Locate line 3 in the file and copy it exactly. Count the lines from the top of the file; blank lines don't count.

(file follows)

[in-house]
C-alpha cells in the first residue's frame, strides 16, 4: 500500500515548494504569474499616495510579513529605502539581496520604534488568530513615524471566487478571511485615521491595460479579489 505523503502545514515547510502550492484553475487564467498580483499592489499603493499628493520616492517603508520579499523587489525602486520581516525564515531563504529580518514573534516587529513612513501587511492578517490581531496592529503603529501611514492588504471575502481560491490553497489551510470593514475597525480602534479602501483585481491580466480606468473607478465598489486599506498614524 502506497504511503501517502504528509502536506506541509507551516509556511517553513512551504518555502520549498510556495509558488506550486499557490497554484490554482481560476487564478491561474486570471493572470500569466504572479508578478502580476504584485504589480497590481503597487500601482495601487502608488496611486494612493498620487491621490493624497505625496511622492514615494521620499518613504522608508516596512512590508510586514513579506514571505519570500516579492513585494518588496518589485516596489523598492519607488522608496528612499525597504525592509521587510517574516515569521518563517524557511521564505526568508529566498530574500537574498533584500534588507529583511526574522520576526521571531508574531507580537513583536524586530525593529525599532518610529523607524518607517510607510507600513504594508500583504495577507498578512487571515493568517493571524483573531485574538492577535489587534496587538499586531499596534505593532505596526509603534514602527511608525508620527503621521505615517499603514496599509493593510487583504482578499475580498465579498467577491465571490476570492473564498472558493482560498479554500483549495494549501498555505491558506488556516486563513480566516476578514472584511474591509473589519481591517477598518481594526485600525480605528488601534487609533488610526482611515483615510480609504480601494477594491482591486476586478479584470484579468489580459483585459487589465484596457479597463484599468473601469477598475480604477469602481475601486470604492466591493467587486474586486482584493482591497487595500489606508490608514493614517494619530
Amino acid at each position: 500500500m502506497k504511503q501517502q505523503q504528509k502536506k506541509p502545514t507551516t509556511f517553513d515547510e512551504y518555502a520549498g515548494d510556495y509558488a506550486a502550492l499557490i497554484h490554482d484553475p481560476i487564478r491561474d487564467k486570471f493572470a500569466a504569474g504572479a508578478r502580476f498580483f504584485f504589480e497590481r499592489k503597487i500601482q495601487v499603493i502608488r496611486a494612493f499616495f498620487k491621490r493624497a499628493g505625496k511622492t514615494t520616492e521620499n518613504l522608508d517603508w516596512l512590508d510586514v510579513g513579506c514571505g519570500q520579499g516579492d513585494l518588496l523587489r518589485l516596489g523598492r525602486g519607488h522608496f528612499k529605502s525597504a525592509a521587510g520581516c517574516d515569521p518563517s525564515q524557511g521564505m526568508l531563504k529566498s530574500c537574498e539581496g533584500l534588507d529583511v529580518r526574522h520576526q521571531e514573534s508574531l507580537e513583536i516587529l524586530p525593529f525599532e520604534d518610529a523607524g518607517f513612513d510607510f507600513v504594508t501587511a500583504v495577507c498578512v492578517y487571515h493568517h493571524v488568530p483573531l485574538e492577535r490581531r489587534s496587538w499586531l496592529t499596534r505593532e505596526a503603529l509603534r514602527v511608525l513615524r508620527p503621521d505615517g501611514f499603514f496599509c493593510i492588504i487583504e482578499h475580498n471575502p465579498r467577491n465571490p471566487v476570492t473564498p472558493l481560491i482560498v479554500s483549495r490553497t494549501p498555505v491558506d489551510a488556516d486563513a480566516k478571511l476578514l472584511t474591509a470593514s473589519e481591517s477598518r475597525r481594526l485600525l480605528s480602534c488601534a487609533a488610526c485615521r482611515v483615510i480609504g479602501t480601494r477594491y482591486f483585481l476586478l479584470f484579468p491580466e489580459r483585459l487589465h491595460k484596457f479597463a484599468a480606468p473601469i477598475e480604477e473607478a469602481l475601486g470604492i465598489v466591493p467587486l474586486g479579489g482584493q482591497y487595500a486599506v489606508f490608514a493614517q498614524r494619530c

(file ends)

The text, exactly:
Amino acid at each position: 500500500m502506497k504511503q501517502q505523503q504528509k502536506k506541509p502545514t507551516t509556511f517553513d515547510e512551504y518555502a520549498g515548494d510556495y509558488a506550486a502550492l499557490i497554484h490554482d484553475p481560476i487564478r491561474d487564467k486570471f493572470a500569466a504569474g504572479a508578478r502580476f498580483f504584485f504589480e497590481r499592489k503597487i500601482q495601487v499603493i502608488r496611486a494612493f499616495f498620487k491621490r493624497a499628493g505625496k511622492t514615494t520616492e521620499n518613504l522608508d517603508w516596512l512590508d510586514v510579513g513579506c514571505g519570500q520579499g516579492d513585494l518588496l523587489r518589485l516596489g523598492r525602486g519607488h522608496f528612499k529605502s525597504a525592509a521587510g520581516c517574516d515569521p518563517s525564515q524557511g521564505m526568508l531563504k529566498s530574500c537574498e539581496g533584500l534588507d529583511v529580518r526574522h520576526q521571531e514573534s508574531l507580537e513583536i516587529l524586530p525593529f525599532e520604534d518610529a523607524g518607517f513612513d510607510f507600513v504594508t501587511a500583504v495577507c498578512v492578517y487571515h493568517h493571524v488568530p483573531l485574538e492577535r490581531r489587534s496587538w499586531l496592529t499596534r505593532e505596526a503603529l509603534r514602527v511608525l513615524r508620527p503621521d505615517g501611514f499603514f496599509c493593510i492588504i487583504e482578499h475580498n471575502p465579498r467577491n465571490p471566487v476570492t473564498p472558493l481560491i482560498v479554500s483549495r490553497t494549501p498555505v491558506d489551510a488556516d486563513a480566516k478571511l476578514l472584511t474591509a470593514s473589519e481591517s477598518r475597525r481594526l485600525l480605528s480602534c488601534a487609533a488610526c485615521r482611515v483615510i480609504g479602501t480601494r477594491y482591486f483585481l476586478l479584470f484579468p491580466e489580459r483585459l487589465h491595460k484596457f479597463a484599468a480606468p473601469i477598475e480604477e473607478a469602481l475601486g470604492i465598489v466591493p467587486l474586486g479579489g482584493q482591497y487595500a486599506v489606508f490608514a493614517q498614524r494619530c